The Philae lander, which Europe hopes to put on the surface of a comet later this year, has been re-activated after three years in deep-space hibernation.
The small probe is currently riding piggy-back on the Rosetta satellite. This was despatched 10 years ago to rendezvous with the Comet 67P/Churyumov-Gerasimenko, and was itself awoken in January.
"Mothership" and lander should arrive at the huge ice object in August.
After a period of mapping, Rosetta will then release Philae on its challenging bid to attach itself to 67P in November.
Being only 4km across, the comet's gravitational field will be very weak, and the 100kg box of instruments will use harpoons and ice screws to try to hold itself down.
The German space agency (DLR) confirmed receipt of the activation message from Philae just after 1500 Central European Time (1400 GMT).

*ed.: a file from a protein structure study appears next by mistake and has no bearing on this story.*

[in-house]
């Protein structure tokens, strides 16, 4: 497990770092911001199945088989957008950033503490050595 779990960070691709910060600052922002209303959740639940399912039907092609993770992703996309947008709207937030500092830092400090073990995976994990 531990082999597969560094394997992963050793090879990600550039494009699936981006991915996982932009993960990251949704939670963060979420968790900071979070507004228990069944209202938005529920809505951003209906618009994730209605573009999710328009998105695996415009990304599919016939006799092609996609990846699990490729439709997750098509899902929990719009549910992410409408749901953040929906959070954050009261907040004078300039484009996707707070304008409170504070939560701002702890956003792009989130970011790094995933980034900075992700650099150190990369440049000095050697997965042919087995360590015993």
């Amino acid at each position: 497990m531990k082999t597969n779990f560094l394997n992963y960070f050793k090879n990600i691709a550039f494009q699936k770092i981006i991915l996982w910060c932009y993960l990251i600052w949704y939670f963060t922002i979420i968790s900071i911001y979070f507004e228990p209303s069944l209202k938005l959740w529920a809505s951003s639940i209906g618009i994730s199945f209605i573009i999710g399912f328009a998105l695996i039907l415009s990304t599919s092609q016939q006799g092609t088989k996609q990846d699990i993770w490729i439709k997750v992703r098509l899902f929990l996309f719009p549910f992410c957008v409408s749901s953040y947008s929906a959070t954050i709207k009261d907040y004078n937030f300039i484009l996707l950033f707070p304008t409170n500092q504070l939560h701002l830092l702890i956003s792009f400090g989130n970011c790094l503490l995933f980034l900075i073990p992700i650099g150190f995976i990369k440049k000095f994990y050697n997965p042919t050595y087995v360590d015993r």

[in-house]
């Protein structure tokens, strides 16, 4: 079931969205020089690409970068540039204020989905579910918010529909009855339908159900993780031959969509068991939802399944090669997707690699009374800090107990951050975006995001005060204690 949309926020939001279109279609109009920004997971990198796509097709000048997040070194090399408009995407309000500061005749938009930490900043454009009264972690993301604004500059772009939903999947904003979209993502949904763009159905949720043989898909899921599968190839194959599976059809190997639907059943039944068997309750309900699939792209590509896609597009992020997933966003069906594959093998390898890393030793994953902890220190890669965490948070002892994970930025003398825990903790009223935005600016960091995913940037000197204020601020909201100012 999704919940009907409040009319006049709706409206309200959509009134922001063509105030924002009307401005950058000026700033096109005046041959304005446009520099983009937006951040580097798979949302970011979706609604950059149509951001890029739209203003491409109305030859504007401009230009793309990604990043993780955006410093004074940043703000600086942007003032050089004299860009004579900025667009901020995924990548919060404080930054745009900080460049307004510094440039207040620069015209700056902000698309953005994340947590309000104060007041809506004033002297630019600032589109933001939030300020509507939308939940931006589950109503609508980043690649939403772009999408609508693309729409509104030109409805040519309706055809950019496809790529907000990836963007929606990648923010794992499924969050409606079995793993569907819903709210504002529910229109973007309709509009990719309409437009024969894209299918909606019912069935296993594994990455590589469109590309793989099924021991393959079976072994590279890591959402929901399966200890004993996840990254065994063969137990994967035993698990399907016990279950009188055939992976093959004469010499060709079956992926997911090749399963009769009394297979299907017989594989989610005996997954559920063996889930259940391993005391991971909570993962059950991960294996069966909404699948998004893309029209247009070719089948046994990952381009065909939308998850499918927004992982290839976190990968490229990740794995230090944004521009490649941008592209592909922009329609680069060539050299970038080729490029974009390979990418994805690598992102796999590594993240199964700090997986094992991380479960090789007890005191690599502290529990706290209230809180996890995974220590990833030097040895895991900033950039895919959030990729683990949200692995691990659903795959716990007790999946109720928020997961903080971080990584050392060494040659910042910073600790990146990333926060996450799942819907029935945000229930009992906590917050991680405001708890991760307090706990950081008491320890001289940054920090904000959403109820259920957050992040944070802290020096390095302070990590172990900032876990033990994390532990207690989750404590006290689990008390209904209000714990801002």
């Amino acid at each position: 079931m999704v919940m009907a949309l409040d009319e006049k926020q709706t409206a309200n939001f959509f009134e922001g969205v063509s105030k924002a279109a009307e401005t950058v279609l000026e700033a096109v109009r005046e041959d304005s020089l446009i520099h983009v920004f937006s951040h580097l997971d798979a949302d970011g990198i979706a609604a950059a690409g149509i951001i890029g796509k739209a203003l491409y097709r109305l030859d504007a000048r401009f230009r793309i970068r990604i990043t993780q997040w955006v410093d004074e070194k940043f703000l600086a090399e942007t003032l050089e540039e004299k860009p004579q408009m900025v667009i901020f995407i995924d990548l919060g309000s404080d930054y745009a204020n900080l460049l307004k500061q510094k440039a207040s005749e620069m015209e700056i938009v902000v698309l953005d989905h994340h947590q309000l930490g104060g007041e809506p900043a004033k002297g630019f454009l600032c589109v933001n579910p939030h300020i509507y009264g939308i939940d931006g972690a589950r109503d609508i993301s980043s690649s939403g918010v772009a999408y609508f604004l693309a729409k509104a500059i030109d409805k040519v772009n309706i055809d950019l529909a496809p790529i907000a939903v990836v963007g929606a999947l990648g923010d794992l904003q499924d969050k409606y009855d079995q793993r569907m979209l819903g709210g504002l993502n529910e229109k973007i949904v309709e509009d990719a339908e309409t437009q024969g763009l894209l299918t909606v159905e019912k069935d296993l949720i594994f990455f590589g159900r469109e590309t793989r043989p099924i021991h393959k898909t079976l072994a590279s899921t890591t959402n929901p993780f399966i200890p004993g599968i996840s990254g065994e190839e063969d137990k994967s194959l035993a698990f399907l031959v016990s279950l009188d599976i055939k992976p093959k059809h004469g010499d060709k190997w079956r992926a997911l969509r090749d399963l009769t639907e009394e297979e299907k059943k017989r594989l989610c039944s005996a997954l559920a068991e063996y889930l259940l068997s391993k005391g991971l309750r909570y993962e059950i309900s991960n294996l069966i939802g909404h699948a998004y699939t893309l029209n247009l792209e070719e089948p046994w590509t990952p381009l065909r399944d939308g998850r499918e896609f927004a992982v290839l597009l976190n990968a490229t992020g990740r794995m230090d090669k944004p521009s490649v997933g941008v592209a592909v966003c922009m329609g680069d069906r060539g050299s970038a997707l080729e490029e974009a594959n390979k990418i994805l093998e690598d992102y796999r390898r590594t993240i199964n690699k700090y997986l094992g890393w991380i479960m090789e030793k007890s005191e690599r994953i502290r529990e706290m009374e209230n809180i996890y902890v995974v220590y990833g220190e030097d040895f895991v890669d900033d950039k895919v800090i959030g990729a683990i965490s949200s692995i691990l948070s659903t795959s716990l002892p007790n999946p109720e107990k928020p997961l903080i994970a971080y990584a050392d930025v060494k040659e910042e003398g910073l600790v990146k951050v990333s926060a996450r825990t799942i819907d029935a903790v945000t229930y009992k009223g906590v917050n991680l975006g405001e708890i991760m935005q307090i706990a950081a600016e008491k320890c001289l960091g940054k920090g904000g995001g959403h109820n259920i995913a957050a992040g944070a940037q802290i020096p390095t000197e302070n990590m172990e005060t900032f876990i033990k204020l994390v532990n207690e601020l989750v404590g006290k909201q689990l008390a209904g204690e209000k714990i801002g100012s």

Philae's wake-up is part of a sequence of commissioning activities taking place over the next few weeks.
The main probe was sent so far from Earth to chase down 67P that it went beyond the distance where solar panels could pick up enough energy to run all onboard systems.
Engineers therefore took the decision to close down operations on the satellite for a period of 31 months.
Written By: Jonathan Amos
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